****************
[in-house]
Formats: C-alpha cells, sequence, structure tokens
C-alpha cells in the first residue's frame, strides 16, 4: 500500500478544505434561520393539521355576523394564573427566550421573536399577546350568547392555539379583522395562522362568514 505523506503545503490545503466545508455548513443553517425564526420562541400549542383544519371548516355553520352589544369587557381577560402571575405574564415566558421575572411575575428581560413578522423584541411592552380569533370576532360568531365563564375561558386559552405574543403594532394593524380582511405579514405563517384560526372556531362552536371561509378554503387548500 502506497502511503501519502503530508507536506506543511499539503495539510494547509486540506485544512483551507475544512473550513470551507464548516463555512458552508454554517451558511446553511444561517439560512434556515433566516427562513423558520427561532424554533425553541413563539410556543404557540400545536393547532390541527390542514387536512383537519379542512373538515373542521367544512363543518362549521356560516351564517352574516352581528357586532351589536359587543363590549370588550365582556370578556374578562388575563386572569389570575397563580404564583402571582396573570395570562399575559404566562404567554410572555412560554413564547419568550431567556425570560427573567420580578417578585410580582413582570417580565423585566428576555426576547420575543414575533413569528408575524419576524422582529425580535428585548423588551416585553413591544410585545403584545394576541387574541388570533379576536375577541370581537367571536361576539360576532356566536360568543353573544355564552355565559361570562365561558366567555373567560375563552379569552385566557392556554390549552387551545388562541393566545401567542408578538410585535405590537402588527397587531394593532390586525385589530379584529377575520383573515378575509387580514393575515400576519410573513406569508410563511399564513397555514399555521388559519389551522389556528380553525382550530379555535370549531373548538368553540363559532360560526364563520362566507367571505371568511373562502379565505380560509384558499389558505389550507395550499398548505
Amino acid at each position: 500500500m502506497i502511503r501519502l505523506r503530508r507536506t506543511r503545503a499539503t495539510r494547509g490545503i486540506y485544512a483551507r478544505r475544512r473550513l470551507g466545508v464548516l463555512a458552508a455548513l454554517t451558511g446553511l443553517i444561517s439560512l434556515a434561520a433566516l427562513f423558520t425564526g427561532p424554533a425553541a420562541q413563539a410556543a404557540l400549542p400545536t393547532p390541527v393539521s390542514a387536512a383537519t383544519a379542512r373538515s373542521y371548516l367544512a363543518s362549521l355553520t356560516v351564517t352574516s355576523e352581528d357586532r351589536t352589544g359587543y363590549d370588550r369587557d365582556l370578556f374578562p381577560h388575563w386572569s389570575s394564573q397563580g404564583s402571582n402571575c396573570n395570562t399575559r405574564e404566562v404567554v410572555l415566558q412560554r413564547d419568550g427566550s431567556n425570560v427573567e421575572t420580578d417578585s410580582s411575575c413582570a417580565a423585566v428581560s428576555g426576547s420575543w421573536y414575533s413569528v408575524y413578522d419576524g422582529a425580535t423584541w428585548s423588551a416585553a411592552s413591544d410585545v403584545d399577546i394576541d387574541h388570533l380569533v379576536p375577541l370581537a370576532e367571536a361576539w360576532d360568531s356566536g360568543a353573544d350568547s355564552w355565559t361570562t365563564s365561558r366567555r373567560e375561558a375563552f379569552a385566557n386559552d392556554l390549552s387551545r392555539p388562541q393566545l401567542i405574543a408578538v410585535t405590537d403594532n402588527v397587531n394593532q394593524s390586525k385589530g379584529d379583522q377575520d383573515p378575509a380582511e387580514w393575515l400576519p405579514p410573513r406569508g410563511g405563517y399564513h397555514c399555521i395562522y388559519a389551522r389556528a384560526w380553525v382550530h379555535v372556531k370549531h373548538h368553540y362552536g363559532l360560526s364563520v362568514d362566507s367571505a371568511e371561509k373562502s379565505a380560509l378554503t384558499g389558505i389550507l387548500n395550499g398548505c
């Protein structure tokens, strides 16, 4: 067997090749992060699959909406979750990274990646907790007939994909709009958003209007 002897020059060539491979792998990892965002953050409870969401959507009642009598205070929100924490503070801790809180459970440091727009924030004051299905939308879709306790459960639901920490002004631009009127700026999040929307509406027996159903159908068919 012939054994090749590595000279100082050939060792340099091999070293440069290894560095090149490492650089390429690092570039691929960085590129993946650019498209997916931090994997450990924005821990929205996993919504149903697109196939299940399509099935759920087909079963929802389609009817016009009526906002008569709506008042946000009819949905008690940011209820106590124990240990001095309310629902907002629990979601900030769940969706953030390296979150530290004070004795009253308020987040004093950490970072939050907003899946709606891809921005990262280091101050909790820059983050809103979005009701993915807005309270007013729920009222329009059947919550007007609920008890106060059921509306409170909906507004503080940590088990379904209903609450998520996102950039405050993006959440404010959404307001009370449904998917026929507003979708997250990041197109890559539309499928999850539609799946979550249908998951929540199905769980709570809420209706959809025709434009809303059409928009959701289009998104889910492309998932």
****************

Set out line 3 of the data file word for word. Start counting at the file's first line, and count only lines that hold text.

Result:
C-alpha cells in the first residue's frame, strides 16, 4: 500500500478544505434561520393539521355576523394564573427566550421573536399577546350568547392555539379583522395562522362568514 505523506503545503490545503466545508455548513443553517425564526420562541400549542383544519371548516355553520352589544369587557381577560402571575405574564415566558421575572411575575428581560413578522423584541411592552380569533370576532360568531365563564375561558386559552405574543403594532394593524380582511405579514405563517384560526372556531362552536371561509378554503387548500 502506497502511503501519502503530508507536506506543511499539503495539510494547509486540506485544512483551507475544512473550513470551507464548516463555512458552508454554517451558511446553511444561517439560512434556515433566516427562513423558520427561532424554533425553541413563539410556543404557540400545536393547532390541527390542514387536512383537519379542512373538515373542521367544512363543518362549521356560516351564517352574516352581528357586532351589536359587543363590549370588550365582556370578556374578562388575563386572569389570575397563580404564583402571582396573570395570562399575559404566562404567554410572555412560554413564547419568550431567556425570560427573567420580578417578585410580582413582570417580565423585566428576555426576547420575543414575533413569528408575524419576524422582529425580535428585548423588551416585553413591544410585545403584545394576541387574541388570533379576536375577541370581537367571536361576539360576532356566536360568543353573544355564552355565559361570562365561558366567555373567560375563552379569552385566557392556554390549552387551545388562541393566545401567542408578538410585535405590537402588527397587531394593532390586525385589530379584529377575520383573515378575509387580514393575515400576519410573513406569508410563511399564513397555514399555521388559519389551522389556528380553525382550530379555535370549531373548538368553540363559532360560526364563520362566507367571505371568511373562502379565505380560509384558499389558505389550507395550499398548505